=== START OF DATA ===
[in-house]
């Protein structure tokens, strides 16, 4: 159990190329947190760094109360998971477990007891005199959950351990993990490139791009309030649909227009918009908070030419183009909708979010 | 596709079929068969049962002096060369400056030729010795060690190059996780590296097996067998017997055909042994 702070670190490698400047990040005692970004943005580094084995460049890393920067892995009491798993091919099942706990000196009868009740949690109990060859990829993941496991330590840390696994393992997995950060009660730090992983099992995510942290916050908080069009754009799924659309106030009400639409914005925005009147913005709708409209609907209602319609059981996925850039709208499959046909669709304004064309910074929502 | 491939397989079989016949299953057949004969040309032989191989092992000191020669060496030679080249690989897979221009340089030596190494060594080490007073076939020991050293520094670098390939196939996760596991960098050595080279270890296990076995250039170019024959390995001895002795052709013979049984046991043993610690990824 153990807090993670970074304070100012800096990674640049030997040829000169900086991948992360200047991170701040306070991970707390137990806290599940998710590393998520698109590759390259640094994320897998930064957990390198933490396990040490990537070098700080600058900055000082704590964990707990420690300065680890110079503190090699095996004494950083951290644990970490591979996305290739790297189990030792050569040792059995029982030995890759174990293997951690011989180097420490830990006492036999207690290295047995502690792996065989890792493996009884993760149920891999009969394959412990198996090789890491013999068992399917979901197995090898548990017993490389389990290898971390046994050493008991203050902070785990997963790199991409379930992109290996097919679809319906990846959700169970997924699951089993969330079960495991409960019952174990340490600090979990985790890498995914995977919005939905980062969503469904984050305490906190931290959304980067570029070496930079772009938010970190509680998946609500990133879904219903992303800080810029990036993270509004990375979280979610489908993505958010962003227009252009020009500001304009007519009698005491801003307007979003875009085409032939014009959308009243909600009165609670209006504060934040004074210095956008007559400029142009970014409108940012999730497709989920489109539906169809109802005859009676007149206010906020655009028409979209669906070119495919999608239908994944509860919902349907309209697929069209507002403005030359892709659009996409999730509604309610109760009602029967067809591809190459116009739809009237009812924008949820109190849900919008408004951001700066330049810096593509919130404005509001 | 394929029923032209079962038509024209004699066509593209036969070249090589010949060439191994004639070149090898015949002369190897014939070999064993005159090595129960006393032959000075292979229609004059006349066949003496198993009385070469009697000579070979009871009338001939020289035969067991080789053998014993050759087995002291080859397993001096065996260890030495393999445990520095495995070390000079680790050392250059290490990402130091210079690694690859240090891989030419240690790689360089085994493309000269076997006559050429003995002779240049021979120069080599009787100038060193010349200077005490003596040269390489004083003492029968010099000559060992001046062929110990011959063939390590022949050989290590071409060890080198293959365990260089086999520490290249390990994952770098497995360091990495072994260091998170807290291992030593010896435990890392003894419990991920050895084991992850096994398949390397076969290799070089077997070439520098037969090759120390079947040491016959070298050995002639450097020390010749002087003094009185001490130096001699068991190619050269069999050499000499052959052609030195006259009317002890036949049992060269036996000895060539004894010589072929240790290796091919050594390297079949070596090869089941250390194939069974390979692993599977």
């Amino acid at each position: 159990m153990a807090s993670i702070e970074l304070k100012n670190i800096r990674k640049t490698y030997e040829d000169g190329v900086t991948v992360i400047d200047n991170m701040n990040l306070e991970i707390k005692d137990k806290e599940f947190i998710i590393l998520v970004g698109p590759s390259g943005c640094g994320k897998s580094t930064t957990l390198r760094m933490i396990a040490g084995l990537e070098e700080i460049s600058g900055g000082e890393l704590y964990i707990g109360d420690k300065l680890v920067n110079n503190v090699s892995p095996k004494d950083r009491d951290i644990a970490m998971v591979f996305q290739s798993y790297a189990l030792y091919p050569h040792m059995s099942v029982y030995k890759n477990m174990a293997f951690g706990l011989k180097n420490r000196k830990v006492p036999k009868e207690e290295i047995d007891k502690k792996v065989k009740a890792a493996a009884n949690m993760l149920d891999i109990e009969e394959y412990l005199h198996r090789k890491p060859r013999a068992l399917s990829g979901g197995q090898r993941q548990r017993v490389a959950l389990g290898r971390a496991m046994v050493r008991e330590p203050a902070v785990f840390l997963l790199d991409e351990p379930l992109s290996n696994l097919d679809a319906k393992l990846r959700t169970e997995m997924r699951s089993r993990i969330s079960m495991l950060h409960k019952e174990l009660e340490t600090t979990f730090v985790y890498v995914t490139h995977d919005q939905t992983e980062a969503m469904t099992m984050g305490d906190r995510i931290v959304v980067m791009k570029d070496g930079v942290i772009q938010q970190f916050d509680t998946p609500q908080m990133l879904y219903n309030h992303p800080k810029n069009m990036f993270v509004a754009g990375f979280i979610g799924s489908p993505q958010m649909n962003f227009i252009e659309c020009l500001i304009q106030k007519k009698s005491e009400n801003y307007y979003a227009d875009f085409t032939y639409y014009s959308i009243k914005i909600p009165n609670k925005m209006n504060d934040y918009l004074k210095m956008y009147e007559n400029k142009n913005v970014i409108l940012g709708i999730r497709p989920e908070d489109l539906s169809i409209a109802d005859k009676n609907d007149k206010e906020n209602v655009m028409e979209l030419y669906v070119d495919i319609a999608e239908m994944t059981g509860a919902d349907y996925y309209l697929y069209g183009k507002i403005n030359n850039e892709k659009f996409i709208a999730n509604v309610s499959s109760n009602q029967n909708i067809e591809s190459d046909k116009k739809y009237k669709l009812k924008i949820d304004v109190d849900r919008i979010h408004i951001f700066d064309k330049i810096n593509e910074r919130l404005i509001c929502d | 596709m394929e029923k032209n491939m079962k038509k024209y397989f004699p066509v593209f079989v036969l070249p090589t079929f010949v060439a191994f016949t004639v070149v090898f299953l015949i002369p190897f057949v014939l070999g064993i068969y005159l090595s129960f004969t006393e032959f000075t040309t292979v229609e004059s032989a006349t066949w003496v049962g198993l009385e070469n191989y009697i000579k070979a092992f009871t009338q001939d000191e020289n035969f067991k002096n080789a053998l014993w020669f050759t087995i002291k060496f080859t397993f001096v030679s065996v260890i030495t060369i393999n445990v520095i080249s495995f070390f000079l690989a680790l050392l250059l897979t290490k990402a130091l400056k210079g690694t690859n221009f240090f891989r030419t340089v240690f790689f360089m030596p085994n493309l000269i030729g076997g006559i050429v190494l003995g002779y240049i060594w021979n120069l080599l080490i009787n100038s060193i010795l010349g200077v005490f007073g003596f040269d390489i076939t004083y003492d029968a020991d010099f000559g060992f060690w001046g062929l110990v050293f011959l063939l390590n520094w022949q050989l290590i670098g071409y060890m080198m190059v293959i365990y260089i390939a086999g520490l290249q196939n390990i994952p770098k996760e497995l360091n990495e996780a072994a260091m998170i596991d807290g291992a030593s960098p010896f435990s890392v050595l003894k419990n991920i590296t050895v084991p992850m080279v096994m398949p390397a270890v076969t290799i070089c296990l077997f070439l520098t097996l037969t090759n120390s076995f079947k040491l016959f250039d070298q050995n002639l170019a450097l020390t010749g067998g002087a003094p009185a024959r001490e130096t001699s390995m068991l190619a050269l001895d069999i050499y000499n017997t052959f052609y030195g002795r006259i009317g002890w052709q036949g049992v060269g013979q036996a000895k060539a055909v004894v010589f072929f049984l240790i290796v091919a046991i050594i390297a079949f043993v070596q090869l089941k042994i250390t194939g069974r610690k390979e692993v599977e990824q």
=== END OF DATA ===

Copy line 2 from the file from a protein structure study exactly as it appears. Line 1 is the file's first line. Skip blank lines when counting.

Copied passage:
């Protein structure tokens, strides 16, 4: 159990190329947190760094109360998971477990007891005199959950351990993990490139791009309030649909227009918009908070030419183009909708979010 | 596709079929068969049962002096060369400056030729010795060690190059996780590296097996067998017997055909042994 702070670190490698400047990040005692970004943005580094084995460049890393920067892995009491798993091919099942706990000196009868009740949690109990060859990829993941496991330590840390696994393992997995950060009660730090992983099992995510942290916050908080069009754009799924659309106030009400639409914005925005009147913005709708409209609907209602319609059981996925850039709208499959046909669709304004064309910074929502 | 491939397989079989016949299953057949004969040309032989191989092992000191020669060496030679080249690989897979221009340089030596190494060594080490007073076939020991050293520094670098390939196939996760596991960098050595080279270890296990076995250039170019024959390995001895002795052709013979049984046991043993610690990824 153990807090993670970074304070100012800096990674640049030997040829000169900086991948992360200047991170701040306070991970707390137990806290599940998710590393998520698109590759390259640094994320897998930064957990390198933490396990040490990537070098700080600058900055000082704590964990707990420690300065680890110079503190090699095996004494950083951290644990970490591979996305290739790297189990030792050569040792059995029982030995890759174990293997951690011989180097420490830990006492036999207690290295047995502690792996065989890792493996009884993760149920891999009969394959412990198996090789890491013999068992399917979901197995090898548990017993490389389990290898971390046994050493008991203050902070785990997963790199991409379930992109290996097919679809319906990846959700169970997924699951089993969330079960495991409960019952174990340490600090979990985790890498995914995977919005939905980062969503469904984050305490906190931290959304980067570029070496930079772009938010970190509680998946609500990133879904219903992303800080810029990036993270509004990375979280979610489908993505958010962003227009252009020009500001304009007519009698005491801003307007979003875009085409032939014009959308009243909600009165609670209006504060934040004074210095956008007559400029142009970014409108940012999730497709989920489109539906169809109802005859009676007149206010906020655009028409979209669906070119495919999608239908994944509860919902349907309209697929069209507002403005030359892709659009996409999730509604309610109760009602029967067809591809190459116009739809009237009812924008949820109190849900919008408004951001700066330049810096593509919130404005509001 | 394929029923032209079962038509024209004699066509593209036969070249090589010949060439191994004639070149090898015949002369190897014939070999064993005159090595129960006393032959000075292979229609004059006349066949003496198993009385070469009697000579070979009871009338001939020289035969067991080789053998014993050759087995002291080859397993001096065996260890030495393999445990520095495995070390000079680790050392250059290490990402130091210079690694690859240090891989030419240690790689360089085994493309000269076997006559050429003995002779240049021979120069080599009787100038060193010349200077005490003596040269390489004083003492029968010099000559060992001046062929110990011959063939390590022949050989290590071409060890080198293959365990260089086999520490290249390990994952770098497995360091990495072994260091998170807290291992030593010896435990890392003894419990991920050895084991992850096994398949390397076969290799070089077997070439520098037969090759120390079947040491016959070298050995002639450097020390010749002087003094009185001490130096001699068991190619050269069999050499000499052959052609030195006259009317002890036949049992060269036996000895060539004894010589072929240790290796091919050594390297079949070596090869089941250390194939069974390979692993599977």